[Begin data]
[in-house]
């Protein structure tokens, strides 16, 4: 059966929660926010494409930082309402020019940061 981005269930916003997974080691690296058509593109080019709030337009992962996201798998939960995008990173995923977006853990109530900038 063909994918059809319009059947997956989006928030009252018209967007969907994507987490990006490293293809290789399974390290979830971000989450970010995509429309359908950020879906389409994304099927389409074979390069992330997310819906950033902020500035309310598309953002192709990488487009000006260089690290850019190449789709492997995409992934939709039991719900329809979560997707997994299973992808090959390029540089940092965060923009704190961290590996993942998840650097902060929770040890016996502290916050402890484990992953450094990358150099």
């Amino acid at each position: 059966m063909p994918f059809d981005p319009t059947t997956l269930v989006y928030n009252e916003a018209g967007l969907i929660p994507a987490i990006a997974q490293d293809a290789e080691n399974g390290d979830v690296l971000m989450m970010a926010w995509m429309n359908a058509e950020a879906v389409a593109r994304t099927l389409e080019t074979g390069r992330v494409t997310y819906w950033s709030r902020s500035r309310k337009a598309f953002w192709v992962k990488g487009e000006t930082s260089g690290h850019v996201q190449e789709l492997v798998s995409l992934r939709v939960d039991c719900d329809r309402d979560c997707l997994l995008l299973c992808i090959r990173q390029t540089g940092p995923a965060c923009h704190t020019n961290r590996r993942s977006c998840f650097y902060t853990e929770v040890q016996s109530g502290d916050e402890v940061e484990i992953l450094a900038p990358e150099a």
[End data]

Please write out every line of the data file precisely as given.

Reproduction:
[in-house]
């Protein structure tokens, strides 16, 4: 059966929660926010494409930082309402020019940061 981005269930916003997974080691690296058509593109080019709030337009992962996201798998939960995008990173995923977006853990109530900038 063909994918059809319009059947997956989006928030009252018209967007969907994507987490990006490293293809290789399974390290979830971000989450970010995509429309359908950020879906389409994304099927389409074979390069992330997310819906950033902020500035309310598309953002192709990488487009000006260089690290850019190449789709492997995409992934939709039991719900329809979560997707997994299973992808090959390029540089940092965060923009704190961290590996993942998840650097902060929770040890016996502290916050402890484990992953450094990358150099």
């Amino acid at each position: 059966m063909p994918f059809d981005p319009t059947t997956l269930v989006y928030n009252e916003a018209g967007l969907i929660p994507a987490i990006a997974q490293d293809a290789e080691n399974g390290d979830v690296l971000m989450m970010a926010w995509m429309n359908a058509e950020a879906v389409a593109r994304t099927l389409e080019t074979g390069r992330v494409t997310y819906w950033s709030r902020s500035r309310k337009a598309f953002w192709v992962k990488g487009e000006t930082s260089g690290h850019v996201q190449e789709l492997v798998s995409l992934r939709v939960d039991c719900d329809r309402d979560c997707l997994l995008l299973c992808i090959r990173q390029t540089g940092p995923a965060c923009h704190t020019n961290r590996r993942s977006c998840f650097y902060t853990e929770v040890q016996s109530g502290d916050e402890v940061e484990i992953l450094a900038p990358e150099a």